FBI Thwarts San Jose Man’s Alleged Terror Plot To Blow Up Oakland Bank

OAKLAND (CBS SF) – A federal terrorism task force arrested a man they said intended to detonate a car bomb in front of an Oakland bank in the hopes of sparking a civil war by making the bomb blast appear to be the work of anti-government “militias.”

Prosecutors on Friday charged 28-year-old Matthew Aaron Llaneza, of San Jose, with attempted use of a weapon of mass destruction against property used in an activity that affects interstate or foreign commerce, for allegedly trying to bomb the Bank of America branch at 303 Hegenberger Road in Oakland.

Llaneza made his initial appearance in federal court in Oakland without entering a plea and remained in custody; he faces a maximum sentence of life in prison if convicted.

The FBI’s South Bay Joint Terrorism Task Force said it had been tracking Llaneza for months and agents arrested him Thursday night as he stood nearby the bank and tried to set off an explosive rigged in an SUV in front of the building with a cellphone detonator.

What Llaneza didn’t realize was that the purported bomb had already been rendered inoperable by an undercover federal agent, posing as a Taliban sympathizer, who worked alongside him during the plot, prosecutors said.

Authorities indicated that Llaneza expressed support for the Taliban and had hoped the bombing would be blamed on anti-government activists and would somehow spark a civil war after a severe government crackdown. The FBI said Llaneza also expressed a desire to travel to Afghanistan to train Taliban fighters.

Court documents show that it was on Nov. 30 when Llaneza first met with the undercover agent — a man he believed to be connected to the Taliban and the mujahidin in Afghanistan. That’s when Llaneza allegedly laid out his plan to car bomb a Bay Area financial institution.

The federal criminal complaint alleged that Llaneza subsequently selected the Bank of America branch at 303 Hegenberger Road in Oakland as the target for the attack and ultimately specified a spot next to a support column of the bank building as a good location for the bomb.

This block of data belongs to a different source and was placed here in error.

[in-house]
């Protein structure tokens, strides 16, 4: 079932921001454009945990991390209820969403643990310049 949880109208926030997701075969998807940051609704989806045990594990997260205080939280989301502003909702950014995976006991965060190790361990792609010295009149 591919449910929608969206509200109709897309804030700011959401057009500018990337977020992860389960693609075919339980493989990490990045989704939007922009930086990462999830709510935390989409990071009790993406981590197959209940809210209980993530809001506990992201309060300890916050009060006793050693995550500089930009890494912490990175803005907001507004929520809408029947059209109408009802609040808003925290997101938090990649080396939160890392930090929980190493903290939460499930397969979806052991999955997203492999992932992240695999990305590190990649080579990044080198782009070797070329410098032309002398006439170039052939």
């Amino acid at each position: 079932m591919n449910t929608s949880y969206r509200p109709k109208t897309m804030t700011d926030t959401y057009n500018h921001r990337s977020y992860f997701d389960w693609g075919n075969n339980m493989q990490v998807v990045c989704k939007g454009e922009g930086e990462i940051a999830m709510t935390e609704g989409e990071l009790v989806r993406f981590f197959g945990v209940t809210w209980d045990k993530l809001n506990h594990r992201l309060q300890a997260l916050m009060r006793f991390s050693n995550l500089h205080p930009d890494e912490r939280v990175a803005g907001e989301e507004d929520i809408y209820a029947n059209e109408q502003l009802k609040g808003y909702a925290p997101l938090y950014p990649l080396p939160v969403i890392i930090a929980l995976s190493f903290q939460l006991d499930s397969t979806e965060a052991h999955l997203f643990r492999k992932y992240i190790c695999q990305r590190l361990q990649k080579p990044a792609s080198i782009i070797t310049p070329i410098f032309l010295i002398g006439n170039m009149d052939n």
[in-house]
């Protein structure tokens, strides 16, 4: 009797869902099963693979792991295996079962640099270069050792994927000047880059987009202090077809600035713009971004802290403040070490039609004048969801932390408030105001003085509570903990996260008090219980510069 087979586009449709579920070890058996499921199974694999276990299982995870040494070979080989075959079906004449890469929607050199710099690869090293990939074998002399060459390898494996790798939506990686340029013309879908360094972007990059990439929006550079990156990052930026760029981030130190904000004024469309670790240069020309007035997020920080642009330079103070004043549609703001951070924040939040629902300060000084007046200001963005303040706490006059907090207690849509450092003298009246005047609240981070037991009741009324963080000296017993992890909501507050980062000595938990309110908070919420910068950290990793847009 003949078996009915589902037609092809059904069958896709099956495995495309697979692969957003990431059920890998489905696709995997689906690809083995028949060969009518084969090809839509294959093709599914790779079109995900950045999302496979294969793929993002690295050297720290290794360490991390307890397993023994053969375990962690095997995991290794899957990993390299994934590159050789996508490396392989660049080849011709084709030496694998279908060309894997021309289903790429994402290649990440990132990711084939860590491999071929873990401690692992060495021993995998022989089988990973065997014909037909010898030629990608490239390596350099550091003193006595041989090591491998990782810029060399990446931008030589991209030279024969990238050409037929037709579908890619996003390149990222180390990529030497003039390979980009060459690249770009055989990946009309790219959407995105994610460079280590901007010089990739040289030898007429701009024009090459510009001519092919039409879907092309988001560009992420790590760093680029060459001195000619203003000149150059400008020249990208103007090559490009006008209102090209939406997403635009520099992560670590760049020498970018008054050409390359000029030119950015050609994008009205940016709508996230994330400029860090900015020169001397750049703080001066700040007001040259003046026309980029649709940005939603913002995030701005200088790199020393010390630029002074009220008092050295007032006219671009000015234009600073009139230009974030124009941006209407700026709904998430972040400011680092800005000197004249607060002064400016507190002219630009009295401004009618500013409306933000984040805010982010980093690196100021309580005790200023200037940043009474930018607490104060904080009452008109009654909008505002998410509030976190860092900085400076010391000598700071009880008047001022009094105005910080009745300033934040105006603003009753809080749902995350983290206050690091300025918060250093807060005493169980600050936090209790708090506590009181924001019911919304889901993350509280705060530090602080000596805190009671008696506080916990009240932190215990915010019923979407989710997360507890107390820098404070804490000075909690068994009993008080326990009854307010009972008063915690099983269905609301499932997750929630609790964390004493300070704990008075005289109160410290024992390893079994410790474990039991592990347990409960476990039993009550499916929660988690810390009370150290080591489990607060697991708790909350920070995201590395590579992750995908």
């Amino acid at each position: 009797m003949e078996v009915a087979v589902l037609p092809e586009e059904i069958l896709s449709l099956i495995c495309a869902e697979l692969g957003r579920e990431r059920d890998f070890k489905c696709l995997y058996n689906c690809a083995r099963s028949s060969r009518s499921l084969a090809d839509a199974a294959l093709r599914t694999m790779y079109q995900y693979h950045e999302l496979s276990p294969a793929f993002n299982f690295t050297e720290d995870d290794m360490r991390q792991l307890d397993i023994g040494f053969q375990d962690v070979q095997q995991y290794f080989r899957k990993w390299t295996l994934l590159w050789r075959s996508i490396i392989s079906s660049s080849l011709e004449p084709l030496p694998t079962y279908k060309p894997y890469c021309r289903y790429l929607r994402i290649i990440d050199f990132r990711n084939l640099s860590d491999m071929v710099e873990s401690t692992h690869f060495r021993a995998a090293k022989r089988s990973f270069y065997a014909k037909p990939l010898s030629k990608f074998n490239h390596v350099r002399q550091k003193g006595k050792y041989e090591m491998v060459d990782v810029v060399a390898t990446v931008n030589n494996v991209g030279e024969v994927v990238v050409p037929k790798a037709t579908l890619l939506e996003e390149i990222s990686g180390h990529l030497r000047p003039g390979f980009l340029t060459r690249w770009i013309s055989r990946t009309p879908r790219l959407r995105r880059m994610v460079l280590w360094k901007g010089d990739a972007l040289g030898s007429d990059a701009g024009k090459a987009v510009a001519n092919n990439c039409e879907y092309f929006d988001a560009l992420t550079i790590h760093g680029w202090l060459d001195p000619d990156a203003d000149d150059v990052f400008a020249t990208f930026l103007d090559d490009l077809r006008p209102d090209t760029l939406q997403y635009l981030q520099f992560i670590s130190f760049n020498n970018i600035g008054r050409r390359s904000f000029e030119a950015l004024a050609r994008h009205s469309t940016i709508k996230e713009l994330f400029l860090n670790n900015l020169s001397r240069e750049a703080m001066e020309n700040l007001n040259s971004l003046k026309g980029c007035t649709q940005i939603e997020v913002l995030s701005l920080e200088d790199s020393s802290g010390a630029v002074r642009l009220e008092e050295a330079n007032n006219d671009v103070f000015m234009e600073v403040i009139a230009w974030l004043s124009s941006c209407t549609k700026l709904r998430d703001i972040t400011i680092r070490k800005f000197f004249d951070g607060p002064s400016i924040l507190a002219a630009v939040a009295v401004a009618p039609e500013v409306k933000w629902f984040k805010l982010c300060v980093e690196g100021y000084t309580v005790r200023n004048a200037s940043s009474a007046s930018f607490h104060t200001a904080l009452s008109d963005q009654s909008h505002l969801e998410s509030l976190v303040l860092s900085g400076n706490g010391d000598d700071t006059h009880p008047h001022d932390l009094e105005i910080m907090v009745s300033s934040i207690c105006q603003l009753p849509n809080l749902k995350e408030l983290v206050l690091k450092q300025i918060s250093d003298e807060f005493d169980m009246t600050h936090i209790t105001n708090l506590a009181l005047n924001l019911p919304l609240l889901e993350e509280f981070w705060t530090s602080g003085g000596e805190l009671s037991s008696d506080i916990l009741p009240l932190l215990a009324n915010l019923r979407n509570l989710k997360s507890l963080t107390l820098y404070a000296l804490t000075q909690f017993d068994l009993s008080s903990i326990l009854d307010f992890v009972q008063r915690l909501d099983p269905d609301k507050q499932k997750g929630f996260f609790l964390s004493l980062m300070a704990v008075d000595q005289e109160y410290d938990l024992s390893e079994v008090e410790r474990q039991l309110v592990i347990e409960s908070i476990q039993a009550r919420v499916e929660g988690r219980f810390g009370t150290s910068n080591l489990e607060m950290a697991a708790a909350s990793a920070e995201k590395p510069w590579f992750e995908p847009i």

Authorities also alleged that Llaneza expressed a desire for the bomb to bring down the entire bank building and offered to drive the car bomb to the bank at the time of the attack.

Llaneza and the undercover agent met three more times in December to finalize the plan, according to an affidavit written by FBI agent Christopher Monika. Monika said the FBI rented a storage unit in Hayward and “positioned a sports utility vehicle in it for its use as the delivery vehicle for the car bomb.”

On Jan. 26, the two constructed the “bomb” by pouring chemicals purchased and mixed by the FBI into 12 five-gallon buckets in the rear of the SUV. Llaneza purchased two cellphones, an LED light, nine-volt battery and a “battery snap cap” to construct the device. The undercover agent rigged one of the cellphones to serve as the trigger. The FBI said the device was inert and never in danger of exploding.

The two men met one more time on Feb. 2 to make sure the trigger worked and connected the blasting cap and the trigger to the device.

Llaneza was scheduled to return to courtnext Wednesday for a bail hearing, according to the U.S. Attorney’s Office.

(Copyright 2013 by CBS San Francisco. Bay City News & The Associated Press contributed to this report. All rights reserved. This material may not be published, broadcast, rewritten or redistributed.)

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